Quite honestly, I’m not entirely certain how I feel right now. There are so many different things that I’ve been thinking about. How we measure success. What we consider ‘worthy’ work, when we think about our lives, and how we decide to measure what we’re doing. Like water over rocks, we often smooth away the knowledge we don’t like and find a way to let it settle. And time, like water down a hill, never stops.
Judgement – my own worst enemy
Self-judgement that is. And I think that’s true of all of us. We’re ALL our own worst enemies when it comes to deciding if we’re ‘doing what we’re made to do’. Which in itself is a loaded sentence.
I really hate the whole “we’re human beings, not human doings” concept. It distils and negates a lot of the struggle we all have with the needs and responsibilities, the wants and the necessities we all carry and balance. I’m a human being. I am. What I am right now? A little bit stressed, a lot melancholy. Because I’m judging myself against a list of things that I just can’t expect to meet. What I can say though is that I’ve achieved a lot that isn’t ‘obvious’. I was discharged from therapy, and told I’d successfully completed the work they wanted me to which is…awesome. I went into recovery care with the local unit over seven years ago. I moved two years ago, this week, to the unit the county over. I’ve put a commendation about Dr C. and my nurse, M, with my MP, I feel that strongly about their care. The whole NHS should be praised, for the last few years, of course, but the team that cared for me over the last few years especially, since just after my 40th birthday, are people that went above and beyond and made a real change to my life.
The grain silo, Being Human and more…
I’ve talked about these essays but never finished them. Some are actually in ‘And Miles to go before I sleep…’ and expanded upon. So, along with the retrospective coming for the rest of this week, and looking forward over the weekend (the blog is going to be busy), but I’ll be releasing the essays ‘The Grain silo’ and ‘Being Human’, along with the pre-order link for ‘And Miles to go before I sleep…’ over this week. I’ll maybe even get to talk about the major business project we’re launching. On Saturday or Sunday, I’ll release our sort of calendar, and aspirations we have. And they are aspirations. Not deadlines. Not must do’s. The pre-orders are fixed, but.. other than that, we’ll adapt. And the we in this case is my beloved, my family, my friends and I. Being Human isn’t to be alone. And I’m not.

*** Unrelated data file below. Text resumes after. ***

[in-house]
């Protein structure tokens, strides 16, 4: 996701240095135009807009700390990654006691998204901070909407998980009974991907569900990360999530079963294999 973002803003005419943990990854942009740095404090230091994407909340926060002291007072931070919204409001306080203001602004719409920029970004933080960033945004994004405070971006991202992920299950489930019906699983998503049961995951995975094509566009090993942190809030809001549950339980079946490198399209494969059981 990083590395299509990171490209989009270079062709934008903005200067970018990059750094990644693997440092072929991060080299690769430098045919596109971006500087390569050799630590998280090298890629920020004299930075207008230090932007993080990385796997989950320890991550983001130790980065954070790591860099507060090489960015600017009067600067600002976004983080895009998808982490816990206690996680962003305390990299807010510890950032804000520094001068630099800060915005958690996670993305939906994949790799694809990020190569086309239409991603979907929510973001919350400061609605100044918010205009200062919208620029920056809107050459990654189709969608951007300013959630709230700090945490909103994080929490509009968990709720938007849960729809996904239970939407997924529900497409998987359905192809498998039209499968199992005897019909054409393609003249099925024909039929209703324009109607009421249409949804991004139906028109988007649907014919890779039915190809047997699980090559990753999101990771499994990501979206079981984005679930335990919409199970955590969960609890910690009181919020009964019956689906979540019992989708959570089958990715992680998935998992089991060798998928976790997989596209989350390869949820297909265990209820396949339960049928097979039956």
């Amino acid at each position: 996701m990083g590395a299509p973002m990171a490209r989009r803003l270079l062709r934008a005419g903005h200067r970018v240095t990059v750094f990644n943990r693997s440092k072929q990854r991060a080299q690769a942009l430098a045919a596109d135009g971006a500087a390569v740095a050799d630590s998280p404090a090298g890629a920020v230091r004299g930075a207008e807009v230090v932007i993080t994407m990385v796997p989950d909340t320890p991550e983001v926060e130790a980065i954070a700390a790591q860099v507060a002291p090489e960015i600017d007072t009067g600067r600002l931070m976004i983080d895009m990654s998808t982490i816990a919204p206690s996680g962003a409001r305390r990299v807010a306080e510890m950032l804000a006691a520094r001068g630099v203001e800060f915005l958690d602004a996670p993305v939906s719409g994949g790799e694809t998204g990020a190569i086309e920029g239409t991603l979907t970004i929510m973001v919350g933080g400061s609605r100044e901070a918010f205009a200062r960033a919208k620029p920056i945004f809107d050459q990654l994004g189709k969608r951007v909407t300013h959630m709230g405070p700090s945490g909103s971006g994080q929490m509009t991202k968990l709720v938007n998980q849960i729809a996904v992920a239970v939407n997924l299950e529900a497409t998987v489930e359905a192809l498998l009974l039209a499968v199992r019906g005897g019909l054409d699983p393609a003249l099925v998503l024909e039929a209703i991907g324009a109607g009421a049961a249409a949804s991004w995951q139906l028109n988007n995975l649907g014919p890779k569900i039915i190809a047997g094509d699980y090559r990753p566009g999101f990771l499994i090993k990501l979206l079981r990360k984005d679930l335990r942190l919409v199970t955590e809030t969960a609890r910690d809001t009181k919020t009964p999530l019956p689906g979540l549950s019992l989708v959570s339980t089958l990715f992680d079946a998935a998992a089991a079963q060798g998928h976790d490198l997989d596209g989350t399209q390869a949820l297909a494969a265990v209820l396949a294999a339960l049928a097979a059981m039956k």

I’m not sure if people have much of an idea of my history with Nanowrimo, but I’ve been writing every November since 2003. Every November, I write 50,000 or more words. The only time, to date, that this wasn’t the case was 2004.
It started in 2002 actually…
In 2002, while I was writing after breaking off ties with someone I’d been working with, and working on some pretty difficult stuff, someone told me about Nanowrimo. At the time, my ex and I were still together, and though everyone thought we were ok – I mean, my daughter was a year old, we had a three year old son. But he was pretty convinced that I shouldn’t be allowed to write, that if I was going to manage it, I’d have written that bestseller. Already. He wasn’t a bad man – we have two amazing children, but neither he nor I were not good for one another. Between 2002 and 2003, we seperated.
Fast forward to 2003
Single, unhappy and lonely, I decided that I would take my mum up on her offer, and I vollunteered to run as an ML…for the whole of Scotland as it happened then. We all met in a very loud pub, I made lots of friends, and discovered a gaming club called GEAS. 2003’s Nano was also Glass Block. And Elliot Peters firmly entrenched himself in my life. Elliot is Glass Block. Eventually, when the library of posts comes back online, that’ll make more sense, but he’s one of my backlist books. Tomorrow, he goes to an editor for update before we re-release him, thanks to my beloved’s help. In 2003 though, I hadn’t even met him. Instead, I had Elliot, waking me up at 4am and telling me stories. Y’see, Elliot thinks of me as a confessor of sorts. And Internal Affairs as he’s a cop. As I live with psychosis of several kinds, this is completely normal to me, but I know some people find it uncomfortable that my characters are *really* real. Others aren’t. It’s ok. I was seven months from my other ‘leading man’, Farran. Five or so from Tempus. And I quite honestly had a ball during Nano. Honorable mentions at this point to John, James, Gregor, and everyone else I met during those months of writing. You all made my Nanowrimo so much fun, and in fact, that was true for the whole time I helped out and ran Scotland as the ML.